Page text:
Curating Content To Support Learning About Humanity's Transition

This content was posted on  14 Aug 18  by   The Long Now Foundation  on  Podcast
Is Reflecting Sunlight from the Atmosphere a Bridge to the Future? – Kelly Wanser

Recent data shows damage from climate change rapidly increasing. There are many scientifically proposed methods (from the U.S. National Academy of Sciences, the U.K. Royal Society, and the American Geophysical Union among others) for directly reducing atmospheric heat. Yet to date there are still no formal research programs or capabilities to further explore these geoengineering ideas. What are the potential risks and benefits? How do we balance this effort vs. emissions reduction and restoring the natural system?
 Kelly Wanser of SilverLining: discusses her work advocating, educating and coordinating research on this important effort to combat climate change.

Kelly Wanser, as Executive Director of SilverLining:, helps drive research that will ensure safe pathways for climate for people and ecosystems within the coming decade. She works to accelerate adoption of technologies that help us understand and manage climate as a complex systems problem. Ms. Wanser works closely with leading scientists, engineers, technologists and government leaders on efforts to increase research and accelerate progress on reducing atmospheric heat. She testified before the U.S. House Space, Science and Technology Committee as part of a panel on “Geoengineering: Innovation, Research, and Technology.” She serves as Board Director for BioCarbon Engineering, who use drone and AI technology to help restore ecosystems, and is a Senior Advisor to BlackBirch, whose hyper-local data helps companies manage weather risk.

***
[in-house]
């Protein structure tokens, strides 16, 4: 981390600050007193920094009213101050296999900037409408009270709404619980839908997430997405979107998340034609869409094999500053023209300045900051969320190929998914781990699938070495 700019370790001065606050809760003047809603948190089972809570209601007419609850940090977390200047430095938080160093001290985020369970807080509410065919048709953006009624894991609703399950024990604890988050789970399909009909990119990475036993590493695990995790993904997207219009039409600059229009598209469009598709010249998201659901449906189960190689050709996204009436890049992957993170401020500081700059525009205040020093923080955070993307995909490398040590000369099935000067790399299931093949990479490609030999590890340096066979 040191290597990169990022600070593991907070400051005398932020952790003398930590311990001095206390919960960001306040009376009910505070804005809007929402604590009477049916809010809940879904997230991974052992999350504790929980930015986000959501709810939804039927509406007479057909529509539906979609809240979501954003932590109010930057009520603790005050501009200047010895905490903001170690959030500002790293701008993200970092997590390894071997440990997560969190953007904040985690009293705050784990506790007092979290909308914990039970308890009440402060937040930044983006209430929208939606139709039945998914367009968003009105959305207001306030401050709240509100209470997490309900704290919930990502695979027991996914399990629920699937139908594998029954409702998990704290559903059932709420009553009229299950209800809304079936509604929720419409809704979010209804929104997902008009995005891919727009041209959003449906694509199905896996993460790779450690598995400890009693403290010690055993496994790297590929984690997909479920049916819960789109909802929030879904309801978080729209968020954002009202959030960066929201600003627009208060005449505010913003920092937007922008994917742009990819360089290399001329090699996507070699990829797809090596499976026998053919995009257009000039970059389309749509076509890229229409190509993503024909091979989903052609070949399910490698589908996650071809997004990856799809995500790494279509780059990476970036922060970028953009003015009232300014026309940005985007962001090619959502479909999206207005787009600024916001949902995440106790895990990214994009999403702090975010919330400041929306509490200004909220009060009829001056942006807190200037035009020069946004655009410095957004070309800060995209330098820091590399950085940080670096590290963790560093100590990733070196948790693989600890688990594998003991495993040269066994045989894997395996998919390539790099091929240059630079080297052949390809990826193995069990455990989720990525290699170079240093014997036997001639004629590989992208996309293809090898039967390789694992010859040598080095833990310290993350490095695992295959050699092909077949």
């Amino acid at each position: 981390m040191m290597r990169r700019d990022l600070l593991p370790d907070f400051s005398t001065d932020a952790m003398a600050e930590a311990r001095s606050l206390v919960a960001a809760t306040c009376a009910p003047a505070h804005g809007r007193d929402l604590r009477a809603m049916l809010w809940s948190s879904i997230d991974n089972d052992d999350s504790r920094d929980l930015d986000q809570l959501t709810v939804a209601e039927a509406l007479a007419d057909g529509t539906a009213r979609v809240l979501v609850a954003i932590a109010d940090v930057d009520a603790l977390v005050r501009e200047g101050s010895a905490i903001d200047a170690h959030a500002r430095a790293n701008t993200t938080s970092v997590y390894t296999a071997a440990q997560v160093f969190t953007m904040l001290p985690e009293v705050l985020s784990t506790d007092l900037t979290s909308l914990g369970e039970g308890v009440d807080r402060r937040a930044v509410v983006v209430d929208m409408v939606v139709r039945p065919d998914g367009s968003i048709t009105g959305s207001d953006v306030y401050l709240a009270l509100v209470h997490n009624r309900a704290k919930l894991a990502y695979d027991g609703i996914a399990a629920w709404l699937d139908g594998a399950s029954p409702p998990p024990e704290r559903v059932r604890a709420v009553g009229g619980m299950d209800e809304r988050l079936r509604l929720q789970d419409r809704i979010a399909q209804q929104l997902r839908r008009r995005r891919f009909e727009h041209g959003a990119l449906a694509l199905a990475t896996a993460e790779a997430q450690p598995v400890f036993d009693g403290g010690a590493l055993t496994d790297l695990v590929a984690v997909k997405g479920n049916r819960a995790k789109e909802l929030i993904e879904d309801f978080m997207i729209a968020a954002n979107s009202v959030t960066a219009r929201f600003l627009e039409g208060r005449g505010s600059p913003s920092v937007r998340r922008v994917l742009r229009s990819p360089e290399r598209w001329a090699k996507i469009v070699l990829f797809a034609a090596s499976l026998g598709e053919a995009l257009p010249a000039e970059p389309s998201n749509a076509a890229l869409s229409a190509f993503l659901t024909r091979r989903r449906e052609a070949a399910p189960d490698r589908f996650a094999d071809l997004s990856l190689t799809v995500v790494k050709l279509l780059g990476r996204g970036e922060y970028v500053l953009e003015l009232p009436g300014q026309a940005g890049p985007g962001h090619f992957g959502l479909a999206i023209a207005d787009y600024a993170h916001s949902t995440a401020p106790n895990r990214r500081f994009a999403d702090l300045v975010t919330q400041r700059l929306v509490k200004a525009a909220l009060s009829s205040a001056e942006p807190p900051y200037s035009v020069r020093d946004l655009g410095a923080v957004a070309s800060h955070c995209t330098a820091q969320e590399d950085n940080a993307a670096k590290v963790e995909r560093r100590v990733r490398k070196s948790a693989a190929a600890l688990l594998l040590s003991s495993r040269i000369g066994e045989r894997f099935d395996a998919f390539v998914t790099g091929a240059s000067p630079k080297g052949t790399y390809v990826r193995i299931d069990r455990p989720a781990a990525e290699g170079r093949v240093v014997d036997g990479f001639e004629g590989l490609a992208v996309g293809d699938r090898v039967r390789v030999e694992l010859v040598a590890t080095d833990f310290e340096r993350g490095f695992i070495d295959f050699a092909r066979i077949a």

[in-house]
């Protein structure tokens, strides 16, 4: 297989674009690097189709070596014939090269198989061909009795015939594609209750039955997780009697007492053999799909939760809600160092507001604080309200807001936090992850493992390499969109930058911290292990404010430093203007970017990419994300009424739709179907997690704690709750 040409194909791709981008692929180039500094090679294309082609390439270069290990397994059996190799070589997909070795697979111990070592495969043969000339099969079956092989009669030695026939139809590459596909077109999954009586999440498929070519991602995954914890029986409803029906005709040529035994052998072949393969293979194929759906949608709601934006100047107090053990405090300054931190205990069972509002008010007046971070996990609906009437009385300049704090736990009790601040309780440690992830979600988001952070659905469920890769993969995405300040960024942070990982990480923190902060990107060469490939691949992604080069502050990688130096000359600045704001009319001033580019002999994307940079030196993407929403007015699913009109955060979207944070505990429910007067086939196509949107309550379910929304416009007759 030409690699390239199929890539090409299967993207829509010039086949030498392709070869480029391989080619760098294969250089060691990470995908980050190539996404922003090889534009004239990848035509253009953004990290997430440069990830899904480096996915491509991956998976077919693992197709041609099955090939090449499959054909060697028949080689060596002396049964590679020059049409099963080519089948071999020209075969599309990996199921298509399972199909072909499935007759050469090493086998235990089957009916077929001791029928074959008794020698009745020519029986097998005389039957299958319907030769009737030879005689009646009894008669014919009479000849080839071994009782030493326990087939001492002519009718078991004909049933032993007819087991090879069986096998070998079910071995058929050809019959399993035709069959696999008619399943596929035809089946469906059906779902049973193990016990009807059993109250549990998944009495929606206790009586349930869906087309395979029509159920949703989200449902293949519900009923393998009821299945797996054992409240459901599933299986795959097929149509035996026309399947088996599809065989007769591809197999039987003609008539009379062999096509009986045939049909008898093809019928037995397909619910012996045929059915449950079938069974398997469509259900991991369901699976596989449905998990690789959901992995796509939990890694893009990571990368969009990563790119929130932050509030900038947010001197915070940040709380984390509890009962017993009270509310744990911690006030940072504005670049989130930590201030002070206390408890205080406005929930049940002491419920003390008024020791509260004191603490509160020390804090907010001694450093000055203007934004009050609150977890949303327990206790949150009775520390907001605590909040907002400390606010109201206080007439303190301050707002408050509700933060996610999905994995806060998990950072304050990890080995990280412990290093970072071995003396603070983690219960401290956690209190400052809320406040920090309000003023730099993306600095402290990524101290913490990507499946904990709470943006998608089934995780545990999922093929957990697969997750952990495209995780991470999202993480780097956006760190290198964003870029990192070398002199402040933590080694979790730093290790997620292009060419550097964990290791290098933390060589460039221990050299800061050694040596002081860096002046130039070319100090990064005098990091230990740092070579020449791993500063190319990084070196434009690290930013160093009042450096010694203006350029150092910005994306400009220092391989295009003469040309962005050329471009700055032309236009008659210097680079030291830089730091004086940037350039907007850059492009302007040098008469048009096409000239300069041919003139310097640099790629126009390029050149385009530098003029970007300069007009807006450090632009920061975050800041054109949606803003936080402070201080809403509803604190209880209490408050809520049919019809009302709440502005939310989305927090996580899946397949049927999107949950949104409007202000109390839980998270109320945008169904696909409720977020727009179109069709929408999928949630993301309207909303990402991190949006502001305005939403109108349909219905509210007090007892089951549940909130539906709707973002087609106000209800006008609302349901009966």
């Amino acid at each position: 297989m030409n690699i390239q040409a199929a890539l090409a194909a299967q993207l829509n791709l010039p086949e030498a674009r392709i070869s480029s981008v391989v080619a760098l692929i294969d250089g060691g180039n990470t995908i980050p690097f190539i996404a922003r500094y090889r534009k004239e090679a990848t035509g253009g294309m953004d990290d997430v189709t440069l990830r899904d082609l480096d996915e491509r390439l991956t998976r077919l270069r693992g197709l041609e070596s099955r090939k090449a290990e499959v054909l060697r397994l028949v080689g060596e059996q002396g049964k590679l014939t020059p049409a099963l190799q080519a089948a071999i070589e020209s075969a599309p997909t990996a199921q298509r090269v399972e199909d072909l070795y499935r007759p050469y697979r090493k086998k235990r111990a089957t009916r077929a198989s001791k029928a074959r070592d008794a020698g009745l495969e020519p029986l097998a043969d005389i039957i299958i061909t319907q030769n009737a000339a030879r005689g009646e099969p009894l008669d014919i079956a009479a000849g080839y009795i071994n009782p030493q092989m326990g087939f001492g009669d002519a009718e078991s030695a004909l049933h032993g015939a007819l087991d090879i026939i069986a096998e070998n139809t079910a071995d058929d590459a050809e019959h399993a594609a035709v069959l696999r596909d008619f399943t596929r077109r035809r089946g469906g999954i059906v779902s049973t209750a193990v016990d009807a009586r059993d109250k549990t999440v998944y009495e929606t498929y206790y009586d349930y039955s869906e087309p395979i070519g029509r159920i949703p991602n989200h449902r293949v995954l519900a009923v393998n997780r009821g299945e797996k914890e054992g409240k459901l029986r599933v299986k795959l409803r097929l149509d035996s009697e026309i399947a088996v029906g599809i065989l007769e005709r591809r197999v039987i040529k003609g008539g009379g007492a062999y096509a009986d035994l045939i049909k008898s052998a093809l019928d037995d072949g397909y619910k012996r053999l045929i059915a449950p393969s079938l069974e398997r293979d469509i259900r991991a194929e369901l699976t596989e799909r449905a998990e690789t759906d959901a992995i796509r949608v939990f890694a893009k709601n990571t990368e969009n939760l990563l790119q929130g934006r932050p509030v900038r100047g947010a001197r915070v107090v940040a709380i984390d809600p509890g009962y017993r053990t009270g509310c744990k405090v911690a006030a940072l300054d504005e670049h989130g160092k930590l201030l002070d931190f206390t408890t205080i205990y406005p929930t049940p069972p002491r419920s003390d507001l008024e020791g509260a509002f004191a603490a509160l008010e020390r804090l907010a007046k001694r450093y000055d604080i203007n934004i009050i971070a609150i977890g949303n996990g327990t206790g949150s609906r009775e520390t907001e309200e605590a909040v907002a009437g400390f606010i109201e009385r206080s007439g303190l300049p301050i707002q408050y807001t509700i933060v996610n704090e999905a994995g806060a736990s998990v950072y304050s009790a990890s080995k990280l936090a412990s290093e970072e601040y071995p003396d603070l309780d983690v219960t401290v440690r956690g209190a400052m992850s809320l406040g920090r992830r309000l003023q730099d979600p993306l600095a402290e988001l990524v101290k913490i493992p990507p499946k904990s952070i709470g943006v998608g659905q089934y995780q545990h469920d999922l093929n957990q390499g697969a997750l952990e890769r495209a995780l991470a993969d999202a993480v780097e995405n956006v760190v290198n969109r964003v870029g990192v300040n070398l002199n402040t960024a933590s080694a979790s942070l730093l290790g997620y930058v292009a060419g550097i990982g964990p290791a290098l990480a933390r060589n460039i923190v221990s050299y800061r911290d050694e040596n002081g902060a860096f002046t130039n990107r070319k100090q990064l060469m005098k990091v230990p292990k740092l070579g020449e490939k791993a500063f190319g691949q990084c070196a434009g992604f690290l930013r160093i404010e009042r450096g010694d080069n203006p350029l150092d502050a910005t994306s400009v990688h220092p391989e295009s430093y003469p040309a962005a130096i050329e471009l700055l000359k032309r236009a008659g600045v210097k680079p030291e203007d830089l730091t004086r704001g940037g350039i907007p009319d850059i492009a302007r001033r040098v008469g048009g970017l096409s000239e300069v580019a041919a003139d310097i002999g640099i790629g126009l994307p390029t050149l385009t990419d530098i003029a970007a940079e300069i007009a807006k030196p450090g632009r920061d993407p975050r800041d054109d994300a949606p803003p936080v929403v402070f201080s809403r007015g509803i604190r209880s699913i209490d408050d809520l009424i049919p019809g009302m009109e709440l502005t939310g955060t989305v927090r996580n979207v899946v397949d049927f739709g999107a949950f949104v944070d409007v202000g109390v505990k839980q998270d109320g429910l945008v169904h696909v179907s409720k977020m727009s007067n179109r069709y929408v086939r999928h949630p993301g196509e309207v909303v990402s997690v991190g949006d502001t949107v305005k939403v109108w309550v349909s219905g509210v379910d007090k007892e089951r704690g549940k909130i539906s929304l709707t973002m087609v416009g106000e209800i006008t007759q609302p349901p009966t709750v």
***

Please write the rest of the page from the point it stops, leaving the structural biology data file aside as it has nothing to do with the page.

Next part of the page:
“Is Reflecting Sunlight from the Atmosphere a Bridge to the Future?” was given on August 14, 02018 as part of The Long Now Foundation’s “Conversations at The Interval” Salon Talks. These hour long talks are recorded live at The Interval, our bar, cafe, & museum in San Francisco. Since 02014 this series has presented artists, authors, entrepreneurs, scientists (and more) taking a long-term perspective on subjects like art, design, history, nature, technology, and time. To follow the talks, you can:

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